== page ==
Greater emphasis should be given to increasing the dose up to atorvastatin 80mg daily if the 40% is not achieved, and the patient is judged to be at higher risk because of comorbidities such as diabetes, risk score or clinical judgment.
3. Managing side-effects
The guideline advises that if a person is not able to tolerate a high‑intensity statin, such as atorvastatin 20mg daily or more, you should aim for the maximum tolerated dose. This may require reassurance, so you should advise the patient that any statin, at any dose, reduces CVD risk.
If a patient reports adverse effects from high intensity statins, the guideline recommends the following options:
• Stopping the statin and trying again when symptoms have resolved, to check if symptoms are related to the statin.
• Reducing the dose within the same intensity group.
• Changing to a lower-intensity statin.
In patients intolerant to three different statins and who are at high risk of CVD, such as those with CKD, type 1 diabetes, type 2 diabetes or genetic dyslipidaemias, and those with CVD, the guideline advises seeking specialist advice. This may not require a referral and advice can be sought by telephone or ‘virtual clinic’.
What does NICE mean by ‘high intensity’ statins?
For the purpose of the guideline, statins were grouped into three intensity categories, according to the percentage reduction in LDL cholesterol, based on analysis of the literature. In clinical trials, greatest benefit is seen with the doses of statins that, on average, resulted in a greater than 40% reduction in fasting LDL cholesterol. This is equivalent to a greater than 40% reduction in non-HDL cholesterol.
Atorvastatin 20mg daily comes under this classification as high intensity, and simvastatin 40mg daily as medium intensity. This can cause confusion with patients who may think that the milligram dose describes the strength of treatment and this may need explaining. If a patient appears intolerant of atorvastatin 20mg daily, one option is to change to atorvastatin 10mg daily, and another to simvastatin 40mg daily.
4. Statins in established CVD
Similar considerations were made when looking at established CVD. To give greatest benefit, the guideline recommends atorvastatin 80mg daily. The evidence for statins, and the cost-effectiveness analysis, overwhelmingly supported their use at high-intensity doses, with greater benefit at the 80mg dose of atorvastatin. Following the 2008 guideline, many patients with recent MI, or vascular events, already receive atorvastatin 80mg in the UK, particularly following restrictions in use of high-dose simvastatin.7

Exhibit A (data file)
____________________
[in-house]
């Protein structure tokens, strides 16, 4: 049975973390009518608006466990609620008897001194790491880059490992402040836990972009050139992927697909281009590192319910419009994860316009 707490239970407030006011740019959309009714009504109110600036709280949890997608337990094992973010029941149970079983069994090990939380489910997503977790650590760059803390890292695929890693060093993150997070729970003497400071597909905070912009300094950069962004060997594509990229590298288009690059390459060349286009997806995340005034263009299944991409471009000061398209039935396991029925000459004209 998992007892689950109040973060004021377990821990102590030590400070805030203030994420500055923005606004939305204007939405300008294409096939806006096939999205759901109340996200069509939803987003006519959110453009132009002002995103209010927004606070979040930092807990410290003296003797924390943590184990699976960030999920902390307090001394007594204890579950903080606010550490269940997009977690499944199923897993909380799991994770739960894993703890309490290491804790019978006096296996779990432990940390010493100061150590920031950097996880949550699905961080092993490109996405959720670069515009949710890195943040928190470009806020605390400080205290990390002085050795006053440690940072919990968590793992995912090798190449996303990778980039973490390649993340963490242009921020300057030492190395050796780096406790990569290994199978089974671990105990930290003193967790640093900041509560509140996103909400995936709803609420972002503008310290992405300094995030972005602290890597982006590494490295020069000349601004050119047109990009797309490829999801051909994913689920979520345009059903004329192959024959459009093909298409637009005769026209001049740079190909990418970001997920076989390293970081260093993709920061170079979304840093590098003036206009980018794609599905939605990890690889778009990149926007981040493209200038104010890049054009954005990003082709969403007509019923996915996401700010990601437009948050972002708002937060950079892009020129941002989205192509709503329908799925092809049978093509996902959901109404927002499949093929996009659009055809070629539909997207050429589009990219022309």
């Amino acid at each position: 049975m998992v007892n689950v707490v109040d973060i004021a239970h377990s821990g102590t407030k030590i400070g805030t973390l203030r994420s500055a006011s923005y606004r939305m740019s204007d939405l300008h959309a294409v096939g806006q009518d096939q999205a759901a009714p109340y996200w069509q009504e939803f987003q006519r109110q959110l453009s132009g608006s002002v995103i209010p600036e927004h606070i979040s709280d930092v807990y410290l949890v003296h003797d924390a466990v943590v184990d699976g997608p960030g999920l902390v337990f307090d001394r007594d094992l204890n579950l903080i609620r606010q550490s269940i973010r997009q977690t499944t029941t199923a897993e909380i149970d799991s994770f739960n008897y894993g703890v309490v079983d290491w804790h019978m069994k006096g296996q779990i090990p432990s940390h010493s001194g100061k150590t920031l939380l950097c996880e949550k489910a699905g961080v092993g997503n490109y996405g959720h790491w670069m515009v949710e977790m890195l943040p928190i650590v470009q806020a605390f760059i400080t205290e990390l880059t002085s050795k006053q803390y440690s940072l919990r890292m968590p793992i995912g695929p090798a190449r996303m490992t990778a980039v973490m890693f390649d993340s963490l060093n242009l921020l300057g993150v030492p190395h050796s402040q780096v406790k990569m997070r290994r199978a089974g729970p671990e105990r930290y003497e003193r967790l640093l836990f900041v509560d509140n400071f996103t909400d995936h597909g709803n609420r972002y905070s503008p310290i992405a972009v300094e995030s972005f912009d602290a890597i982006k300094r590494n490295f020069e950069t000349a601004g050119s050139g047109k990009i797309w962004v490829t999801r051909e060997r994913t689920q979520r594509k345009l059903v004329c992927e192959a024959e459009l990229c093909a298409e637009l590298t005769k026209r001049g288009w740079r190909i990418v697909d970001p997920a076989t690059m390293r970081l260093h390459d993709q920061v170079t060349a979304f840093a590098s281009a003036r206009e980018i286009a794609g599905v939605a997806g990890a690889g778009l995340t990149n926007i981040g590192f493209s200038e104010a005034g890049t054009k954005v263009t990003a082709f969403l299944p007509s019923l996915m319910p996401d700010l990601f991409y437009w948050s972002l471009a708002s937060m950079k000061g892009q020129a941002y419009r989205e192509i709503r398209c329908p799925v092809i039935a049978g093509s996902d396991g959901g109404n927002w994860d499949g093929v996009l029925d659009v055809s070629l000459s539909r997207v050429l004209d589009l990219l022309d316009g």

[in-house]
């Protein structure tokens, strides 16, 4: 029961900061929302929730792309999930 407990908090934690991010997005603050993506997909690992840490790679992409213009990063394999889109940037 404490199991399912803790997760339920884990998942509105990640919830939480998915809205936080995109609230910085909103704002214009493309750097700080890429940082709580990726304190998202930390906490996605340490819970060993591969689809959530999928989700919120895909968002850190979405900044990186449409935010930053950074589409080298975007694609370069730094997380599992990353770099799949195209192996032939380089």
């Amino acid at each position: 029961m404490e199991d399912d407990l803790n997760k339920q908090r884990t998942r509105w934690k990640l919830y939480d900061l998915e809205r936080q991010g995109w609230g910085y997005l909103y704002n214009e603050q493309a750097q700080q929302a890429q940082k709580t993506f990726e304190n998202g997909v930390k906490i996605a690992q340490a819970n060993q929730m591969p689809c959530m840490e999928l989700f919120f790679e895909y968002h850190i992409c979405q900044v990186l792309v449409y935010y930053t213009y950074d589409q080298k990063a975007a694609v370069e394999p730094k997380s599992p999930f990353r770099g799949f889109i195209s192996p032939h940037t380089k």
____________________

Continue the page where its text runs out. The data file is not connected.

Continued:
The guideline group recommended atorvastatin 80mg, with the possibility of dose reduction, or change of statin, if this is problematic.
For those already on a lesser dose or taking simvastatin, the option of changing or increasing should be discussed at the next medication review.
Dr Martin Duerden is a GP in Wales, and was a member of the development group for the NICE lipid modification guidelines
- NICE. CG181: Lipid modification – cardiovascular risk assessment and the modification of blood lipids for the primary and secondary prevention of cardiovascular disease. London: NICE; 2014
- Ebrahim S, Taylor FC, Brindle P. Statins for the primary prevention of cardiovascular disease. BMJ 2014;348:g280.
- Bosely S. Statins for all: do the benefits outweigh the risks? The Guardian 2014; 24 March
- Abramson JD, Redberg RF. Don’t give more patients statins. New York Times 2013;13 November.
- Finegold JA, Manisty CH, Goldacre B et al. What proportion of symptomatic side-effects in patients taking statins are genuinely caused by the drug? Systematic review of randomised placebo-controlled trials to aid individual patient choice. Eur J Prev Cardiol 2014;21:464-74
- Macedo AF, Taylor FC, Casas JP et al. Unintended effects of statins from observational studies in the general population: systematic review and meta-analysis. BMC Med 2014 12:51.
- Drug Safety Update. Simvastatin: increased risk of myopathy at high dose (80mg). MHRA, May 2010.